Big Data: Is your approach flat wrong? Or are you leading the pack?
I was recently part of a panel at the FutureTix ticketing symposium discussing the value of data with my ticketing industry colleagues. On the agenda were the “who, what, when, where, and how” of using data to enhance your business and customer relationships. We asked questions such as these:
- What data is useful?
- Do I append existing data?
- When and where do I get the data?
- And most importantly, how do I make it relevant and useful to my organization?
Data is on everyone’s mind, no matter the size of the business, but are you capturing and leveraging that data? Or do you think you aren’t “big enough” to do that?
For some organizations this discussion brings to mind data warehouses, millions of records, and “is this really something I can do at my organization?” or “isn’t this just for large sports teams and arenas?” The answer is a resounding no. Every organization can improve the way it handles and gathers patron data.
What did I discover on the panel? Nothing terribly shocking — large organizations are indeed more proactive in making sure they capture as much data as possible while patrons are at their venue — and the overwhelming majority of arts organizations I spoke with at the symposium indicated they are not on the same level as the “big guys.” The good news is that they are searching for a way to make it work for them effectively.
Professional sports teams have focused for many years on collecting all the bits and pieces of data they possibly can. Collecting data from concessions and merchandise sales is just as important to them as “cash across the counter.” Many now focus on things such as loyalty cards, which allow for fewer anonymous transactions. Working with outside data companies to cross-reference their database of patrons to glean even more information is commonplace. This data is then appended to patron records and analyzed to help them understand the behavior of their fan base and ultimately is used to determine promotional specials, ticketing bundles, sponsorship asks, and more personal interactions — in turn creating deeper relationships.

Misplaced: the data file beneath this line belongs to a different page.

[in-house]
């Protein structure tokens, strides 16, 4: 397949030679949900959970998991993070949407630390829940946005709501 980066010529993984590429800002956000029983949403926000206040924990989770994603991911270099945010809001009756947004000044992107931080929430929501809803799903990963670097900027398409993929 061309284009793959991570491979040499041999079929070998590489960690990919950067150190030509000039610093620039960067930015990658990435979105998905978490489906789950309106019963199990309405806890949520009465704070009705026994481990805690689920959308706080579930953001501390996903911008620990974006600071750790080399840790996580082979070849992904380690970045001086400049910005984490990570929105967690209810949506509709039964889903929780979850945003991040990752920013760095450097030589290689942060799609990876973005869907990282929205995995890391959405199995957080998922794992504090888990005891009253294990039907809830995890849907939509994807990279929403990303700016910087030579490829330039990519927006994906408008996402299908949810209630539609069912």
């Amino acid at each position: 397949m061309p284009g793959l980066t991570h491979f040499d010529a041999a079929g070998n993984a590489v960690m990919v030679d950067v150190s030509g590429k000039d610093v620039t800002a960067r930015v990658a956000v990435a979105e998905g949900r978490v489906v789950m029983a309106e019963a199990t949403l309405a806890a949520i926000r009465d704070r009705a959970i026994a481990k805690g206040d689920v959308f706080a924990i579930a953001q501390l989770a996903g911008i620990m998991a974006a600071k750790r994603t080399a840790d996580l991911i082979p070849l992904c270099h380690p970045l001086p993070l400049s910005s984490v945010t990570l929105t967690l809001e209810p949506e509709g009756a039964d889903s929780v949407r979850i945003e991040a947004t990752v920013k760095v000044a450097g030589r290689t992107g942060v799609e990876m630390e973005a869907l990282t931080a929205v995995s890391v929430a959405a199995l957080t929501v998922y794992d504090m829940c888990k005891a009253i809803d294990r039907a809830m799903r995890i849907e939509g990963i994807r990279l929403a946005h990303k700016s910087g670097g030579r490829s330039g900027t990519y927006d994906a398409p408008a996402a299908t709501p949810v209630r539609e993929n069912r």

At your arts organization, would it be helpful to know what your patrons are purchasing at the concession areas? Would it be helpful to know that your largest donor always orders a white wine? Or that a major sponsor was at the show and bought three T-shirts and a CD at your gift shop or merchandise table? Yes! Think about how you could tailor messaging to that donor or sponsor the next time you call on them, or how you could add a personal touch to the gift you send to say thanks for their support.
Do you work with a partner such as WealthEngine to find out what your audience members’ propensity to donate is? That data is out there and can help you target the right people at the right level of support for your next fundraising campaign.
Do you use surveys? Does that data get appended to your patrons’ records? It should! Think about this scenario: You send out the annual survey asking your patrons to let you know what events they would like to see next season. If that survey is not anonymous, you have valuable data at your fingertips. The survey data may reveal that a show you are planning to put on the calendar was the number-one choice of three of your top-tier donors — guess what? Now you have three great leads to approach for subscriptions and maybe for sponsorship!
So, are you collecting only the basics? Or are you leading the way on how to leverage all the data? If you’re not out front, do you plan to get there soon?
If you are using a true CRM system that integrates your ticketing, fundraising, and email marketing, you are on the right path — but there is much more opportunity out there to capture and use the information available.
I would love to hear how you are adding new sources of patron data to your organization’s records and leveraging this data to develop relationships and increase the bottom line!
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